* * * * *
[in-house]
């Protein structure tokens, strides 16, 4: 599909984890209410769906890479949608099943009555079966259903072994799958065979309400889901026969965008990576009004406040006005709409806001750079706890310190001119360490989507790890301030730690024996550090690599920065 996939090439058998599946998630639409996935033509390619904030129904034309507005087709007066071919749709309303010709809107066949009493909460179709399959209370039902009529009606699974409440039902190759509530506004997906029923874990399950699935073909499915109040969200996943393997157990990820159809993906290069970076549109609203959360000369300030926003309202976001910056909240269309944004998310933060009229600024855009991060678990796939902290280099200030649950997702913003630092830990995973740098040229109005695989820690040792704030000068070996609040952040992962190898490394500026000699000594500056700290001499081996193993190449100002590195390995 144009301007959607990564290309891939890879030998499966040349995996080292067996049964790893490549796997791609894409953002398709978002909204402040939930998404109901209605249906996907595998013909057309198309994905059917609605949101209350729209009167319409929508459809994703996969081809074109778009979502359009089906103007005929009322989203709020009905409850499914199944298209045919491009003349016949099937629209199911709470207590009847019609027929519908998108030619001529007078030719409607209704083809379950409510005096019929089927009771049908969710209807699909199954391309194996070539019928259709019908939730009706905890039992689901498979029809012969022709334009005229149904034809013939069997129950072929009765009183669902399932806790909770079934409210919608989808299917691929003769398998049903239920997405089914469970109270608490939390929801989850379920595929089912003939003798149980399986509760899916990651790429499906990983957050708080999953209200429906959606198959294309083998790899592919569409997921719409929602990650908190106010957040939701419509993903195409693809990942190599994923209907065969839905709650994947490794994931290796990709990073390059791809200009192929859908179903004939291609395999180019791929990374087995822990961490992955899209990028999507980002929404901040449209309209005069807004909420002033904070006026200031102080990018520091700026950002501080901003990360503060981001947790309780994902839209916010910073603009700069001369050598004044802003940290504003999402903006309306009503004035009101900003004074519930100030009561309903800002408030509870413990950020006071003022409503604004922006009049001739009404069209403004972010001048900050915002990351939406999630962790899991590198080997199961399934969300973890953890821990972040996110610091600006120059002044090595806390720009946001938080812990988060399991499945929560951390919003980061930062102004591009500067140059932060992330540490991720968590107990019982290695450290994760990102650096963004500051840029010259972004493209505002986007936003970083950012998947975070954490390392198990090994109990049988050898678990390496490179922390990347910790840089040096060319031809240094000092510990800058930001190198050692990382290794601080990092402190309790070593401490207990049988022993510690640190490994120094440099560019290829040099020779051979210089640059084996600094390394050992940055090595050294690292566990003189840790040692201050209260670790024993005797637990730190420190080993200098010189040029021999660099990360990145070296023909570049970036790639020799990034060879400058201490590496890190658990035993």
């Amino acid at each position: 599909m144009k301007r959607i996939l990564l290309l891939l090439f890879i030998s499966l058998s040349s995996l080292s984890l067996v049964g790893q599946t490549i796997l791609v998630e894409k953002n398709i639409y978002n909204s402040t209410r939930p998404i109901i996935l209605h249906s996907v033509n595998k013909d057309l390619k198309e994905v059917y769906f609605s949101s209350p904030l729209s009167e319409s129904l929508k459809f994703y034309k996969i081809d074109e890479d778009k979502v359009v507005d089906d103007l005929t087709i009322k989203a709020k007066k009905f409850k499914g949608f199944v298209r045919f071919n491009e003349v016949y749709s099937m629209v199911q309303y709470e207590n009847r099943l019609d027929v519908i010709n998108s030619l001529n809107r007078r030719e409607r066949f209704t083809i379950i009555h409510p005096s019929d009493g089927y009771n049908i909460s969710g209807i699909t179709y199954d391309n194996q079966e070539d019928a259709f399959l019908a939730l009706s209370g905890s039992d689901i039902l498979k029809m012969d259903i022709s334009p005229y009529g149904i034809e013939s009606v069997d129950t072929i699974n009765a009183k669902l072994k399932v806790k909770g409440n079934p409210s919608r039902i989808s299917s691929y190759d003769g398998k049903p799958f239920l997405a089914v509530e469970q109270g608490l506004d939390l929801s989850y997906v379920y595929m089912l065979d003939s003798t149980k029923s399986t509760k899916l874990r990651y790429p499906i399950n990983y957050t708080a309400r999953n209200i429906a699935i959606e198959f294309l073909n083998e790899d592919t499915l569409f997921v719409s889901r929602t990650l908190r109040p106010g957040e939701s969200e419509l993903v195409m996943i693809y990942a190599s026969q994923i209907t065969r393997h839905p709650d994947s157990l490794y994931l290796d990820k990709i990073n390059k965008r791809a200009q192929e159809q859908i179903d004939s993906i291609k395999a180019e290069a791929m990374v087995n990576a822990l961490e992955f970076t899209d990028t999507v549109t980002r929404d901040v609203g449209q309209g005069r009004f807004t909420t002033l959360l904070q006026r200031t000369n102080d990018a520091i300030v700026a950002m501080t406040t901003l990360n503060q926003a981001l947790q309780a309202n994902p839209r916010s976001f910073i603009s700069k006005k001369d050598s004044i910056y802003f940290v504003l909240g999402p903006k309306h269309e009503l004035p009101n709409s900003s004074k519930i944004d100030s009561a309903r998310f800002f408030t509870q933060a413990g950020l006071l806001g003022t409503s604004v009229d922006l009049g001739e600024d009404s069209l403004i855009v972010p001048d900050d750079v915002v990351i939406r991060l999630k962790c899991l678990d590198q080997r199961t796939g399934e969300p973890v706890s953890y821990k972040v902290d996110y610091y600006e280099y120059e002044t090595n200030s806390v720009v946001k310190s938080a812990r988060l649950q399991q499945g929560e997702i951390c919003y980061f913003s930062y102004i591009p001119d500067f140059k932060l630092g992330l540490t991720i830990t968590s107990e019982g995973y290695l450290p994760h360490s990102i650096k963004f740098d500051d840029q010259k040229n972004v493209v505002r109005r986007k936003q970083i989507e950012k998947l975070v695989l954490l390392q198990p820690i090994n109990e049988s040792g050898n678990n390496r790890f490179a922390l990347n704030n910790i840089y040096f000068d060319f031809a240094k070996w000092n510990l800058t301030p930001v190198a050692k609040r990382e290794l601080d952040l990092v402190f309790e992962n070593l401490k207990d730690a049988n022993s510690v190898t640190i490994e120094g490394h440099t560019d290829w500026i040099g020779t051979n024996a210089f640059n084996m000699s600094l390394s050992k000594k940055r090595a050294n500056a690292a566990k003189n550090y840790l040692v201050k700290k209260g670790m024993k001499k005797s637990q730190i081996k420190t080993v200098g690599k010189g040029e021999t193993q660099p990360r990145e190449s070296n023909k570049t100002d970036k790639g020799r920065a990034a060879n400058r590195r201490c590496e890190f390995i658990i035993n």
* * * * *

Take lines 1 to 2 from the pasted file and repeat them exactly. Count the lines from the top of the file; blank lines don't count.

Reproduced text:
[in-house]
């Protein structure tokens, strides 16, 4: 599909984890209410769906890479949608099943009555079966259903072994799958065979309400889901026969965008990576009004406040006005709409806001750079706890310190001119360490989507790890301030730690024996550090690599920065 996939090439058998599946998630639409996935033509390619904030129904034309507005087709007066071919749709309303010709809107066949009493909460179709399959209370039902009529009606699974409440039902190759509530506004997906029923874990399950699935073909499915109040969200996943393997157990990820159809993906290069970076549109609203959360000369300030926003309202976001910056909240269309944004998310933060009229600024855009991060678990796939902290280099200030649950997702913003630092830990995973740098040229109005695989820690040792704030000068070996609040952040992962190898490394500026000699000594500056700290001499081996193993190449100002590195390995 144009301007959607990564290309891939890879030998499966040349995996080292067996049964790893490549796997791609894409953002398709978002909204402040939930998404109901209605249906996907595998013909057309198309994905059917609605949101209350729209009167319409929508459809994703996969081809074109778009979502359009089906103007005929009322989203709020009905409850499914199944298209045919491009003349016949099937629209199911709470207590009847019609027929519908998108030619001529007078030719409607209704083809379950409510005096019929089927009771049908969710209807699909199954391309194996070539019928259709019908939730009706905890039992689901498979029809012969022709334009005229149904034809013939069997129950072929009765009183669902399932806790909770079934409210919608989808299917691929003769398998049903239920997405089914469970109270608490939390929801989850379920595929089912003939003798149980399986509760899916990651790429499906990983957050708080999953209200429906959606198959294309083998790899592919569409997921719409929602990650908190106010957040939701419509993903195409693809990942190599994923209907065969839905709650994947490794994931290796990709990073390059791809200009192929859908179903004939291609395999180019791929990374087995822990961490992955899209990028999507980002929404901040449209309209005069807004909420002033904070006026200031102080990018520091700026950002501080901003990360503060981001947790309780994902839209916010910073603009700069001369050598004044802003940290504003999402903006309306009503004035009101900003004074519930100030009561309903800002408030509870413990950020006071003022409503604004922006009049001739009404069209403004972010001048900050915002990351939406999630962790899991590198080997199961399934969300973890953890821990972040996110610091600006120059002044090595806390720009946001938080812990988060399991499945929560951390919003980061930062102004591009500067140059932060992330540490991720968590107990019982290695450290994760990102650096963004500051840029010259972004493209505002986007936003970083950012998947975070954490390392198990090994109990049988050898678990390496490179922390990347910790840089040096060319031809240094000092510990800058930001190198050692990382290794601080990092402190309790070593401490207990049988022993510690640190490994120094440099560019290829040099020779051979210089640059084996600094390394050992940055090595050294690292566990003189840790040692201050209260670790024993005797637990730190420190080993200098010189040029021999660099990360990145070296023909570049970036790639020799990034060879400058201490590496890190658990035993």